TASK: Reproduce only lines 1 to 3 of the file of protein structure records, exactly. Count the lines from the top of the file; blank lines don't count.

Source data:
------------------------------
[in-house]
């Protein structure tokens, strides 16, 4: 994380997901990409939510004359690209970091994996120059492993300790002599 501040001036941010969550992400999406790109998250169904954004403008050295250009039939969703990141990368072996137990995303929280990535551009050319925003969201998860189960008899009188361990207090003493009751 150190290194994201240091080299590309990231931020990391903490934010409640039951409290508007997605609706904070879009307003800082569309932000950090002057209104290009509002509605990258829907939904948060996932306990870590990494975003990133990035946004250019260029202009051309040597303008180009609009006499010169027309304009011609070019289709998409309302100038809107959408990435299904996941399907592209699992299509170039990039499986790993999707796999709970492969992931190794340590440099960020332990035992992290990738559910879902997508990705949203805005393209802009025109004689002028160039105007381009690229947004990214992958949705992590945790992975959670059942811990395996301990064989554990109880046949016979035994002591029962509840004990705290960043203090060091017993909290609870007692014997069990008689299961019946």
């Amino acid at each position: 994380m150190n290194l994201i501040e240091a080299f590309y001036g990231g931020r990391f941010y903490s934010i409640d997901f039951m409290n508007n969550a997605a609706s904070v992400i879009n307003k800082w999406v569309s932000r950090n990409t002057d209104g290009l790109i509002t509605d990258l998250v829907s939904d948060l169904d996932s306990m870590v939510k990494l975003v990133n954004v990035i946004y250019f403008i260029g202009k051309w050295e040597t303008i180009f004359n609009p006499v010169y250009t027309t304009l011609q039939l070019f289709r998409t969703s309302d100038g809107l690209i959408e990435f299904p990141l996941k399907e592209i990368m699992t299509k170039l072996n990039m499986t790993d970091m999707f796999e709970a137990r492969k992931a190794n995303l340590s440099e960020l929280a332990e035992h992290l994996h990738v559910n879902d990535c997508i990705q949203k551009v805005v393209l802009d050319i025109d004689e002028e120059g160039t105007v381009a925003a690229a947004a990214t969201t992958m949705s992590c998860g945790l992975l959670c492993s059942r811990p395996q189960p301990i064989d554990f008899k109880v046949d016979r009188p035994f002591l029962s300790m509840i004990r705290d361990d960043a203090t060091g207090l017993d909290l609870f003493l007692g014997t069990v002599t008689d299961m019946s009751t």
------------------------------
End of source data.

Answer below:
[in-house]
């Protein structure tokens, strides 16, 4: 994380997901990409939510004359690209970091994996120059492993300790002599 501040001036941010969550992400999406790109998250169904954004403008050295250009039939969703990141990368072996137990995303929280990535551009050319925003969201998860189960008899009188361990207090003493009751 150190290194994201240091080299590309990231931020990391903490934010409640039951409290508007997605609706904070879009307003800082569309932000950090002057209104290009509002509605990258829907939904948060996932306990870590990494975003990133990035946004250019260029202009051309040597303008180009609009006499010169027309304009011609070019289709998409309302100038809107959408990435299904996941399907592209699992299509170039990039499986790993999707796999709970492969992931190794340590440099960020332990035992992290990738559910879902997508990705949203805005393209802009025109004689002028160039105007381009690229947004990214992958949705992590945790992975959670059942811990395996301990064989554990109880046949016979035994002591029962509840004990705290960043203090060091017993909290609870007692014997069990008689299961019946």
């Amino acid at each position: 994380m150190n290194l994201i501040e240091a080299f590309y001036g990231g931020r990391f941010y903490s934010i409640d997901f039951m409290n508007n969550a997605a609706s904070v992400i879009n307003k800082w999406v569309s932000r950090n990409t002057d209104g290009l790109i509002t509605d990258l998250v829907s939904d948060l169904d996932s306990m870590v939510k990494l975003v990133n954004v990035i946004y250019f403008i260029g202009k051309w050295e040597t303008i180009f004359n609009p006499v010169y250009t027309t304009l011609q039939l070019f289709r998409t969703s309302d100038g809107l690209i959408e990435f299904p990141l996941k399907e592209i990368m699992t299509k170039l072996n990039m499986t790993d970091m999707f796999e709970a137990r492969k992931a190794n995303l340590s440099e960020l929280a332990e035992h992290l994996h990738v559910n879902d990535c997508i990705q949203k551009v805005v393209l802009d050319i025109d004689e002028e120059g160039t105007v381009a925003a690229a947004a990214t969201t992958m949705s992590c998860g945790l992975l959670c492993s059942r811990p395996q189960p301990i064989d554990f008899k109880v046949d016979r009188p035994f002591l029962s300790m509840i004990r705290d361990d960043a203090t060091g207090l017993d909290l609870f003493l007692g014997t069990v002599t008689d299961m019946s009751t």